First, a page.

The U.S. Food and Drug Administration has proposed new requirements for tobacco product manufacturers regarding the manufacture, design, packing and storage of their products. The rules are aimed at cigars, cigarettes, chewing tobacco, pipe tobacco, and vape products. From a cigar industry standpoint, these regulations target cigar factories and pre-industry facilities both domestic and foreign.
“While no tobacco product is safe, this proposed rule is intended to minimize or prevent additional risks associated with these products,” commented Brian King, Ph.D., M.P.H., director of the FDA’s Center for Tobacco Products. “Once finalized, it would establish requirements for tobacco product manufacturers that will help protect public health.”
The FDA says that these proposed new requirements are aimed at ensuring that the public health is protected and products comply with the Federal Food, Drug, and Cosmetic Act.
The FDA has cited an example of ensuring that the manufacture and distribution of tobacco products do not contain contaminated with foreign substance. The FDA says these requirements will apply to both bulk and finished (packaged) tobacco products in both domestic and foreign facilities. In addition, the proposed new requirements call for traceability for all ingredients going into a tobacco product.
The proposed rules include the following:
Establishing tobacco product design and development controls
Ensuring that finished and bulk tobacco products are manufactured according to established specifications;
Minimizing the manufacture and distribution of tobacco products that don’t meet specifications
Requiring manufacturers to take appropriate measures to prevent contamination of tobacco products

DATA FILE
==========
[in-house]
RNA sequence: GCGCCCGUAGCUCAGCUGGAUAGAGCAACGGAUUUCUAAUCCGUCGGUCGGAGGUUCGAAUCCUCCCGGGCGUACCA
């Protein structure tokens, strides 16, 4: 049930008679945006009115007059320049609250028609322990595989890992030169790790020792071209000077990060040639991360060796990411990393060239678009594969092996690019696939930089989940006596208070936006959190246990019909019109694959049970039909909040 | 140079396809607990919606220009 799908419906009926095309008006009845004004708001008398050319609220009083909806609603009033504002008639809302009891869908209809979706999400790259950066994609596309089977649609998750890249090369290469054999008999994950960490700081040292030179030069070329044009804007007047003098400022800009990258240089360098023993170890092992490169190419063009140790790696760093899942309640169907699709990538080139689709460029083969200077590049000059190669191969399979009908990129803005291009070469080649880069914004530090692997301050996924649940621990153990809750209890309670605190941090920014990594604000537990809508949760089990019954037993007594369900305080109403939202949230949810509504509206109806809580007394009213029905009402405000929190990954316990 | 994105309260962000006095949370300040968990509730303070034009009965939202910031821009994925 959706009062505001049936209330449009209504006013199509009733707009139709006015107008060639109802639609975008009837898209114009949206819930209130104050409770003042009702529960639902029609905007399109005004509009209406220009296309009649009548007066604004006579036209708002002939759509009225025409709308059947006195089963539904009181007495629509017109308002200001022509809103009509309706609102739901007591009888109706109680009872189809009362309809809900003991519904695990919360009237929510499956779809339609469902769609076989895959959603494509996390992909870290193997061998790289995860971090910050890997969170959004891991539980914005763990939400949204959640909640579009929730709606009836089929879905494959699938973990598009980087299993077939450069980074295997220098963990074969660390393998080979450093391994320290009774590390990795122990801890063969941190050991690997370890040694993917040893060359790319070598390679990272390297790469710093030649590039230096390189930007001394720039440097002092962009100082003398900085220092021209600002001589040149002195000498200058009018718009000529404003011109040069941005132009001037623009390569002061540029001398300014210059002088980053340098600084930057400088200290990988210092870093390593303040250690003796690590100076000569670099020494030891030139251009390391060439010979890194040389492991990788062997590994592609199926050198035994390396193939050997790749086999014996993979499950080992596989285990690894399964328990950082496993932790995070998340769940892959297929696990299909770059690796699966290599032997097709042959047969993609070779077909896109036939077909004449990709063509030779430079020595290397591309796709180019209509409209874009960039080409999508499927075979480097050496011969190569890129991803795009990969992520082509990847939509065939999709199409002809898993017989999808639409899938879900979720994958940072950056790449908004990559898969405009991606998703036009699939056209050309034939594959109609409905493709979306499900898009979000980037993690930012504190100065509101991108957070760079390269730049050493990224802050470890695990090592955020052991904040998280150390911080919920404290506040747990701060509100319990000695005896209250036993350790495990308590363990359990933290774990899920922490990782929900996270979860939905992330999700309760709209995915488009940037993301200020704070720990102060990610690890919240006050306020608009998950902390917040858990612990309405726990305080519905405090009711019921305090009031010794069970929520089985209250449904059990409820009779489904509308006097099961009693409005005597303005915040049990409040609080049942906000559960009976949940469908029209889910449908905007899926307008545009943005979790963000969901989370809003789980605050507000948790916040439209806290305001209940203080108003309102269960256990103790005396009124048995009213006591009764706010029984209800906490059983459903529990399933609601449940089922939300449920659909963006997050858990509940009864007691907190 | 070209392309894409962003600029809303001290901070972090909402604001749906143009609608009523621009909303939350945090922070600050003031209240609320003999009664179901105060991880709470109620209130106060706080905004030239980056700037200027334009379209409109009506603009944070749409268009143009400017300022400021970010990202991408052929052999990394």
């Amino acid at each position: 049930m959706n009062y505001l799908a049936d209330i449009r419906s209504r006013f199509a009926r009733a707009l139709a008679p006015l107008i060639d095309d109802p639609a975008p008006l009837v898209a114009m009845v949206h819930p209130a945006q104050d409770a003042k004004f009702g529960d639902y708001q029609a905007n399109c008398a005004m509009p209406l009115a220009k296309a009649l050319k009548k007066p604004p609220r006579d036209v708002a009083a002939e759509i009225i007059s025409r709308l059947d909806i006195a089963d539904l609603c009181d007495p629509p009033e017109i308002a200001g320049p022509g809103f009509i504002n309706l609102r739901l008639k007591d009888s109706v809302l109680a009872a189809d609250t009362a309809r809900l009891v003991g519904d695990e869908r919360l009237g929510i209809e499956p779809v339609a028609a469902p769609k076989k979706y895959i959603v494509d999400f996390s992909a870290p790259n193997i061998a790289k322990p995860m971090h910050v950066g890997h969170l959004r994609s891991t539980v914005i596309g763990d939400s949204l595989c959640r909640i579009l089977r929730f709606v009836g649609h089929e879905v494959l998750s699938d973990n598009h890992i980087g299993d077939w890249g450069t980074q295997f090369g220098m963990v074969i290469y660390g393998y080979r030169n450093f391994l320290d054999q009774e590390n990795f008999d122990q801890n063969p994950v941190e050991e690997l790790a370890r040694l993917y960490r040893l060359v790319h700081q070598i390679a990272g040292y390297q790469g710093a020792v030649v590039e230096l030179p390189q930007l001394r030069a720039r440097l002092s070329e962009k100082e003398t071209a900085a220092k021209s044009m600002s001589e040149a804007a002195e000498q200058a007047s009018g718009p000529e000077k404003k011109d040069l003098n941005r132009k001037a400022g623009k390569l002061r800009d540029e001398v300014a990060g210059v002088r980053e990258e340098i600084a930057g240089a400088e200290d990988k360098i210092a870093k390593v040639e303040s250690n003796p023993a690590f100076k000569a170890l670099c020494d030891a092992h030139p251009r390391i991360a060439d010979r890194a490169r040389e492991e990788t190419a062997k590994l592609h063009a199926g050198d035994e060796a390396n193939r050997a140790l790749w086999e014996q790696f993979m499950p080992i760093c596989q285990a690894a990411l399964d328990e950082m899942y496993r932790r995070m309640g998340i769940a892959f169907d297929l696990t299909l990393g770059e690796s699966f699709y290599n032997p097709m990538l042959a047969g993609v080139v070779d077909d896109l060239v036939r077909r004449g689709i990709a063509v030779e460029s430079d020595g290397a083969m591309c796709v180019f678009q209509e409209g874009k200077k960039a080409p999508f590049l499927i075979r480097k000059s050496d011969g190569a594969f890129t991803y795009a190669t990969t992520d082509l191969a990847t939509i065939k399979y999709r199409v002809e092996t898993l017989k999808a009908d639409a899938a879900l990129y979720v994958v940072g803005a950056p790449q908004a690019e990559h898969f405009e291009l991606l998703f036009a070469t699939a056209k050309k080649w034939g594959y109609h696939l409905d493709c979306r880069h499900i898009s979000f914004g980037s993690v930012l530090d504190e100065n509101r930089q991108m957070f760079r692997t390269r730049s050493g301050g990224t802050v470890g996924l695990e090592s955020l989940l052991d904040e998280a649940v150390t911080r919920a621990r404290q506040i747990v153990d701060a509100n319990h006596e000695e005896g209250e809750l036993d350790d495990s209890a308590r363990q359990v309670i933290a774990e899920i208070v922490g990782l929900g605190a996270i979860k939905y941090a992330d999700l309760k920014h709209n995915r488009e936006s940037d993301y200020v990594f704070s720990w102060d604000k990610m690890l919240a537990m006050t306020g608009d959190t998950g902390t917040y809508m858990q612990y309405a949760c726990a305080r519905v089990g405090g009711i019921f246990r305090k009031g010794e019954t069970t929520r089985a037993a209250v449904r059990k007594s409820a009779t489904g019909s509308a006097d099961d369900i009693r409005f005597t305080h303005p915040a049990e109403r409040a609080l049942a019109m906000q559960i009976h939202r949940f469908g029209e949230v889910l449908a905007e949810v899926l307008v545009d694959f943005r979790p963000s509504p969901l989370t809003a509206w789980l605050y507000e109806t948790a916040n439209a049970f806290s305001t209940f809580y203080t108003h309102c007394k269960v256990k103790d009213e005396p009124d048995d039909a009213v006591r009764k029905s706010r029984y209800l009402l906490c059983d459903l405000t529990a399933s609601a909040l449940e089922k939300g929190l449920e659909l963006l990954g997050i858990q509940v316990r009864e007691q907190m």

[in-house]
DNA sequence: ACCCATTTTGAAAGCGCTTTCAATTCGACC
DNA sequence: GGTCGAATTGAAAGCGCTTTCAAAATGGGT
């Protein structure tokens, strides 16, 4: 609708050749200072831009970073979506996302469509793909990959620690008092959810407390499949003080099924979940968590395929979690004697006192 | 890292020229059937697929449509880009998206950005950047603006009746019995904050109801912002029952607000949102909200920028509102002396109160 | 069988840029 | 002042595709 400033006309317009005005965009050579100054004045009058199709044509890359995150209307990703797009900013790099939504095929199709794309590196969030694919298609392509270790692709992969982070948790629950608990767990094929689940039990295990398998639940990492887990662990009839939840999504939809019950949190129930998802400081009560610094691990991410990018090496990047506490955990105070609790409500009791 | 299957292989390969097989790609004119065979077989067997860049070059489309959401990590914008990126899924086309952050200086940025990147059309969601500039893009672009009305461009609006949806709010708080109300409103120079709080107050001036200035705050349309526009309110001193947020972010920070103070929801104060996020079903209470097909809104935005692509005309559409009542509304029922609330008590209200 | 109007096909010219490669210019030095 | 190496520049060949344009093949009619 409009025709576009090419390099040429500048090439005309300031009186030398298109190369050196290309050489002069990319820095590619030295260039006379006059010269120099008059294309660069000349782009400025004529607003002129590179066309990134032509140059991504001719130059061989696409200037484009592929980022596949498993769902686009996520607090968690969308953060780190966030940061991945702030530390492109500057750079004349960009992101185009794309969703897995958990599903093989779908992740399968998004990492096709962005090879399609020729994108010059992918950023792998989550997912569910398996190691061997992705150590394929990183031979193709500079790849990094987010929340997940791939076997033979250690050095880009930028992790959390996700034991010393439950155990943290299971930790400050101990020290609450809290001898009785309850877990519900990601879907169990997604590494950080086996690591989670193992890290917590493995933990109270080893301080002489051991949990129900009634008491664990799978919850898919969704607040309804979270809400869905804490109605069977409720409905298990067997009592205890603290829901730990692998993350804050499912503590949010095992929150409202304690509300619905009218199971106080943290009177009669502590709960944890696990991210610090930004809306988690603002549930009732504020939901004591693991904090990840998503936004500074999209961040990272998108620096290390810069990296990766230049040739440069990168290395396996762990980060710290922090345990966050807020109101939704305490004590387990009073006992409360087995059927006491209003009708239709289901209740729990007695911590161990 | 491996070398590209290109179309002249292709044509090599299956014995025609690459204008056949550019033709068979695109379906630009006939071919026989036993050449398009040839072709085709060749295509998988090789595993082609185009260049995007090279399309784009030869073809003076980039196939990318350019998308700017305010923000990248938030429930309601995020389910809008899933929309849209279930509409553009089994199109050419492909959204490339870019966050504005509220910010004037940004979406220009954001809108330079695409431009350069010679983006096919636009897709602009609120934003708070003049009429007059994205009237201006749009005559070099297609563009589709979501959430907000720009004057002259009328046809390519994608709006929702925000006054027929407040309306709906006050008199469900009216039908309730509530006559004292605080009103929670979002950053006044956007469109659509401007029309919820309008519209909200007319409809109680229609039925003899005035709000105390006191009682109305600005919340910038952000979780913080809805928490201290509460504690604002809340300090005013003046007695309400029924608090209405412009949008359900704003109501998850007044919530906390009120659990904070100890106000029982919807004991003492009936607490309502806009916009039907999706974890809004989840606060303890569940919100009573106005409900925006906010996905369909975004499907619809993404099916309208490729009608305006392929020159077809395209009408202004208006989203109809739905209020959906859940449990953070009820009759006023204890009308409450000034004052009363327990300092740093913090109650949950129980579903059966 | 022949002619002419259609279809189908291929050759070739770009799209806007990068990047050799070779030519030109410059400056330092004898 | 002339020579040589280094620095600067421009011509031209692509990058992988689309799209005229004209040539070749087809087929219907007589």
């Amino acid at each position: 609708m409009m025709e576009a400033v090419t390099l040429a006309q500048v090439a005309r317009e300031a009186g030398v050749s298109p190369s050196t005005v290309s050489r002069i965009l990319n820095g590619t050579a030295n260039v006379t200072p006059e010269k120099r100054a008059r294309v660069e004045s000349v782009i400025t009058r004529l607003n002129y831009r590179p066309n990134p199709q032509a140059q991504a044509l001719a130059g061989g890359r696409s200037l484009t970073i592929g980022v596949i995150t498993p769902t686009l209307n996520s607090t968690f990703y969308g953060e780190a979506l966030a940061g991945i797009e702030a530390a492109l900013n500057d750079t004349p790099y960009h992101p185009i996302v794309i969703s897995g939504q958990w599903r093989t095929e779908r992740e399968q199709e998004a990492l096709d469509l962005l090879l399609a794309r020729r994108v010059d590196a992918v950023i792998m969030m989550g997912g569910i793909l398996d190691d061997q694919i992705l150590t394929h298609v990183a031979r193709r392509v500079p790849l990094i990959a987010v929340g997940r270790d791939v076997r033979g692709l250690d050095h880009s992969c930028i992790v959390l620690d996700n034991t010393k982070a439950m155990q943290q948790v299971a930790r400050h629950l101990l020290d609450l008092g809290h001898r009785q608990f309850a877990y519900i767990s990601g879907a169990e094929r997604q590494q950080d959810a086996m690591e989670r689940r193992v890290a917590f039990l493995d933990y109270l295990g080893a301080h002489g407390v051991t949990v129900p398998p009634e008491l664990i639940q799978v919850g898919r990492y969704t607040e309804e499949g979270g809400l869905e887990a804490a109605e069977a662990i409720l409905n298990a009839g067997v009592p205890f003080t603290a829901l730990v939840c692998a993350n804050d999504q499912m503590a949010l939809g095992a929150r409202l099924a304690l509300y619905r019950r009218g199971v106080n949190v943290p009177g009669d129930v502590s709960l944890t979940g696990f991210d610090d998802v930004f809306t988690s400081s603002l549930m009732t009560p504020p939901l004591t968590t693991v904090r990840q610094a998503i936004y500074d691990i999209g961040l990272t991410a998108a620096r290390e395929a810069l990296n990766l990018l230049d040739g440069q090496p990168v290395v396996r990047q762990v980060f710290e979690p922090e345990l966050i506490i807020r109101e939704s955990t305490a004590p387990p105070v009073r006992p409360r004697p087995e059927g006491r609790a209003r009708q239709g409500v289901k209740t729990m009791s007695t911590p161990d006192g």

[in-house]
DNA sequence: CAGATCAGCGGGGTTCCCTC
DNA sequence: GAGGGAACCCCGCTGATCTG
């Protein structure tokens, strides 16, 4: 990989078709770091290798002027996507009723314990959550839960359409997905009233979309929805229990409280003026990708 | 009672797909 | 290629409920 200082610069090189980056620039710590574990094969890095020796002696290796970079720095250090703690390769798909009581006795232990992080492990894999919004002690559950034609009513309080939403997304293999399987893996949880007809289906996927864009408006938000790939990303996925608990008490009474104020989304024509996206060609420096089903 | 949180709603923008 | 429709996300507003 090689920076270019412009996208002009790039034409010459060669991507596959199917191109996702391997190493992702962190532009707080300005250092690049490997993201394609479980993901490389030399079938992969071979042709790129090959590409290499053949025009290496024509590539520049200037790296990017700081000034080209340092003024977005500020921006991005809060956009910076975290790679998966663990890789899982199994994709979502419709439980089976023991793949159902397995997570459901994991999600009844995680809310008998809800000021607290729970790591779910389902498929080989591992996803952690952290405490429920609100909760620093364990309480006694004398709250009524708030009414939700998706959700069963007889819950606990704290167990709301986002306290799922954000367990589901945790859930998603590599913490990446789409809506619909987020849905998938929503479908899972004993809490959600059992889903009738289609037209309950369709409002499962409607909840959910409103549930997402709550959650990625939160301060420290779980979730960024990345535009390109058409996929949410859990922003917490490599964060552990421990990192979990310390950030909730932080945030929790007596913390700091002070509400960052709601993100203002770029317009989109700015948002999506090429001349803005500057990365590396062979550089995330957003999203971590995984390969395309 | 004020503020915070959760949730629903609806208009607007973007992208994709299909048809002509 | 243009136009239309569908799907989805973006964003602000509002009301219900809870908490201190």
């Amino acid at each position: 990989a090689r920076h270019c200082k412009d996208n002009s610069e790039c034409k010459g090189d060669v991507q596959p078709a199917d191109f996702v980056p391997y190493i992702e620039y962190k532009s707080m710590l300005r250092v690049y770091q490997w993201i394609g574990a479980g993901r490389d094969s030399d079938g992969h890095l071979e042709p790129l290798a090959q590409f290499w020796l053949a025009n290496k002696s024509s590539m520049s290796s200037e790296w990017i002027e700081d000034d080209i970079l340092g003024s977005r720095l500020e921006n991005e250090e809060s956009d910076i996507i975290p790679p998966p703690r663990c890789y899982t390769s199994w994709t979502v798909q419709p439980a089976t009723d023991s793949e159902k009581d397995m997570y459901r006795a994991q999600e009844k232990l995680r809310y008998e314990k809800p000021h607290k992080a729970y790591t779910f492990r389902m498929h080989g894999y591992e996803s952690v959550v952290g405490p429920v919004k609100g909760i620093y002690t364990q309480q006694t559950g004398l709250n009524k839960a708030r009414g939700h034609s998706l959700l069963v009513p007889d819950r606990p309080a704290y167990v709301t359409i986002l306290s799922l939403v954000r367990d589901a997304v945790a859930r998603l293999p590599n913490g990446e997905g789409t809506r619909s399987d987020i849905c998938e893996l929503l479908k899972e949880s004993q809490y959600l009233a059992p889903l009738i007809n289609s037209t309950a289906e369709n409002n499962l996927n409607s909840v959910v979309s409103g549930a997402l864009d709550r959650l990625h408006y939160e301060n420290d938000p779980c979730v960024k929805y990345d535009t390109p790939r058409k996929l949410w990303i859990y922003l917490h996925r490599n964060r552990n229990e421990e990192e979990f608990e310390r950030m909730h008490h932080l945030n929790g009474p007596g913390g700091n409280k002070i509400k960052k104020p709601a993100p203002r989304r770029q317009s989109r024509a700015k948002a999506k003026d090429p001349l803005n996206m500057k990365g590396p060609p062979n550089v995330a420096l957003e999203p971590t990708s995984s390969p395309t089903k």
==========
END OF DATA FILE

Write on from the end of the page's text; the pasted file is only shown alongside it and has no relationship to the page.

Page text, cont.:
Requiring investigation and identification of products that don’t meet specifications to institute appropriate corrective actions, such as a recal
Establishing the ability to trace all components or parts, ingredients, additives and materials, as well as each batch of finished or bulk tobacco product, to aid in investigations of those that don’t meet specifications.
The FDA says the proposed rules will not extend to agricultural activities including growing, cultivation, or curing of raw tobacco. The FDA says it acknowledges that tobacco is an agricultural crop and, therefore, there is the likelihood that there will be a certain level of animals and pests (such as tobacco beetles) in the tobacco. At the same time, it is requiring manufacturers take appropriate mitigations and actions to control things that can cause contamination. This could include mandating tobacco supplies used approved pesticides.
As with all proposed regulations, these proposed rules will go through a public comment period for 180 days which is required under the rulemaking process. In addition, the FDA will hold a public oral hearing on April 12 to gather additional comments from stakeholders, including industry, the scientific community, advocacy groups, and the public.
The FDA will also hold a meeting of the Tobacco Products Scientific Advisory Committee (TPSAC) on May 18 to seek recommendations from the agency’s outside panel of experts on the requirements laid out in the proposed rule. As part of the TPSAC meeting, the public will have an opportunity to make oral presentations. The FDA intends to make TPSAC meeting materials available on its website no later than 48 hours before the meeting.
“We remain committed to transparency and stakeholder engagement, including providing clarity to industry so that they are equipped to comply with the law,” added Dr. King. “We encourage all interested individuals and organizations to participate in the rulemaking process. When the public submits a comment based on sound grounds, that can make an important difference in the agency’s decision-making.”
Originally posted on March 9, 2023 @ 7:17 am